Nothing says “treasure” to me quite like gold, so enjoy these gold sequined shoes while we look at today’s query! And read through to the end for an important announcement.
Dear Ms. Unfeasible,
I’m seeking representation for my 35,000 word middle-grade adventure, “Chalk Cliff Treasure”, in which an overprotected city-girl challenges the dangerous forces of man and nature to hunt for a legendary treasure.
Kaitlin Donohue, twelve, arrives at summer camp craving a week of adventure and freedom from her dictatorial parents. When she discovers the legend of a treasure buried behind the camp, Kaitlin sees the answer to her parental problem. With money of her own, she can afford to stay at camp all summer. But Kaitlin is more familiar with malls than mountains.
Fellow camper Jenna Jordan impresses Kaitlin with her mountaineering skills and love of nature. Their friendship builds as they search for the treasure in between river rafting, climbing, and horse-back-riding. Then, they encounter a black-market treasure hunter willing to kill any competition. When a sprained ankle forces Jenna to remain at camp, Kaitlin continues the hunt alone. She risks lightning, treacherous heights, and predators, both wild and human, in her quest for the Chalk Cliff Treasure.
I live in the Upper Arkansas Valley, the setting for the story. During the summer, I manage the local history museum, working with visitors of all ages, camp groups and the local school children. This is my first novel.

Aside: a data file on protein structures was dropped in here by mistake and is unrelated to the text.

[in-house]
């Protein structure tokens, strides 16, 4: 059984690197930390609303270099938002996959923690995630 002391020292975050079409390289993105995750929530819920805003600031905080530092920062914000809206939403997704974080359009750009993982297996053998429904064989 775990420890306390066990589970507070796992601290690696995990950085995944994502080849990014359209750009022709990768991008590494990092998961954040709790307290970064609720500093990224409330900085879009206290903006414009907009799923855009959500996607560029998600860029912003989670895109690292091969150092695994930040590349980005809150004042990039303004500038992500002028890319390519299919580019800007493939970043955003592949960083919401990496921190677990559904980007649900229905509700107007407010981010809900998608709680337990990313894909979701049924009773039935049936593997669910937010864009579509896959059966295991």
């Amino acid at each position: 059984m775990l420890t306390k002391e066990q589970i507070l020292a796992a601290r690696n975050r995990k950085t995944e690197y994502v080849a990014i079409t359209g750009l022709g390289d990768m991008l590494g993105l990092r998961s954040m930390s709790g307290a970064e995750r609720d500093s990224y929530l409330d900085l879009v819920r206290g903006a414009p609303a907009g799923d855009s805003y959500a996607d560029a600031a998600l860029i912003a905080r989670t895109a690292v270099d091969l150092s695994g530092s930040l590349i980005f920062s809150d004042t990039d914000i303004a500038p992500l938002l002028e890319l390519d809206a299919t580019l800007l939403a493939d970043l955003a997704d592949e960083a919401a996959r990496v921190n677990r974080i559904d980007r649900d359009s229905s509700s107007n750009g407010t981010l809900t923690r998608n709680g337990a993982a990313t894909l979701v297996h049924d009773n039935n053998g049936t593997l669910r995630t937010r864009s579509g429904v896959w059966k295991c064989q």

Thank you for your time and consideration.
This is a good, if not quite compelling, query. The action is certainly interesting, but I know next to nothing about the characters, and that’s I think the missing piece you need to hook an agent. What can you tell me about Kaitlin? Is she truly disingenuous enough to think that finding a legendary treasure will do nothing more than let her stay at camp all summer? Why does she think that she and Jenna are going to find it, when — presumably — others have tried before? What makes her special?
A couple more specific points: I find a couple of your uses of hyphens slightly off. For instance “city-girl” and “horse-back-riding”, neither of which I think is grammatically correct. On their own, they don’t say much of your writing, but together, they cause an agent pause. I also don’t think “she discovers the legend of a treasure buried behind the camp” conveys exactly what you want to say. It could be taken to mean either she hears about the legend of the treasure, or that she discovers the legendary treasure. You’re better off being as clear as possible.
Finally, you talk about “the dangerous forces of man and nature” and “predators, both wild and human”. I’m afraid this comes off as cliched, especially when used twice in a short query. How else can you convey what you’re trying to say?
Readers, what do you think? Are you intrigued? And how many of you went to summer camp? I did, but there weren’t any horses or treasure, which I think is an abomination on the good name of summer camps everywhere!
Oh, and the announcement! I’m opening up for more About My Query posts, so if you’d like me to comment on and feature your query on this site on a coming Friday, please email it to me at firstname.lastname@example.org with “About My Query” and your book’s title in the subject line. I’ll only be open for a short time, until I get a good number of queries to take me through the next couple of months. I’ll confirm receipt and give a posting date for all queries I receive, and let anyone whose query comes in after I close to try again next time.
UPDATE: Closed to About My Queries! Keep reading for the next time we open!